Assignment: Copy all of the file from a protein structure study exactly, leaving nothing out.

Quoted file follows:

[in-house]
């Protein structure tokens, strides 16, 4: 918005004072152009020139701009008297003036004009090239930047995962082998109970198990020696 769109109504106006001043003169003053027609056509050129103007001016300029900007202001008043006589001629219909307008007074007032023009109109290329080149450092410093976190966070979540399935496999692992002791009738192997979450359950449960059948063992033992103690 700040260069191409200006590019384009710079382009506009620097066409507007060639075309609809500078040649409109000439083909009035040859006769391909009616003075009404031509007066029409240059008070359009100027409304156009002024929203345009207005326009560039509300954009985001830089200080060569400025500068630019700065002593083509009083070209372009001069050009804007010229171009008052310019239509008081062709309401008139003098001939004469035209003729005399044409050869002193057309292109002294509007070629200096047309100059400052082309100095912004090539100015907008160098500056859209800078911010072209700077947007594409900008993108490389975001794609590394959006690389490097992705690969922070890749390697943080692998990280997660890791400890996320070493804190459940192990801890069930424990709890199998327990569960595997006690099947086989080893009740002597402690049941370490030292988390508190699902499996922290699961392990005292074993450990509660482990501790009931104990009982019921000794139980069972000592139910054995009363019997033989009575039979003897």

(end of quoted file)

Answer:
[in-house]
């Protein structure tokens, strides 16, 4: 918005004072152009020139701009008297003036004009090239930047995962082998109970198990020696 769109109504106006001043003169003053027609056509050129103007001016300029900007202001008043006589001629219909307008007074007032023009109109290329080149450092410093976190966070979540399935496999692992002791009738192997979450359950449960059948063992033992103690 700040260069191409200006590019384009710079382009506009620097066409507007060639075309609809500078040649409109000439083909009035040859006769391909009616003075009404031509007066029409240059008070359009100027409304156009002024929203345009207005326009560039509300954009985001830089200080060569400025500068630019700065002593083509009083070209372009001069050009804007010229171009008052310019239509008081062709309401008139003098001939004469035209003729005399044409050869002193057309292109002294509007070629200096047309100059400052082309100095912004090539100015907008160098500056859209800078911010072209700077947007594409900008993108490389975001794609590394959006690389490097992705690969922070890749390697943080692998990280997660890791400890996320070493804190459940192990801890069930424990709890199998327990569960595997006690099947086989080893009740002597402690049941370490030292988390508190699902499996922290699961392990005292074993450990509660482990501790009931104990009982019921000794139980069972000592139910054995009363019997033989009575039979003897």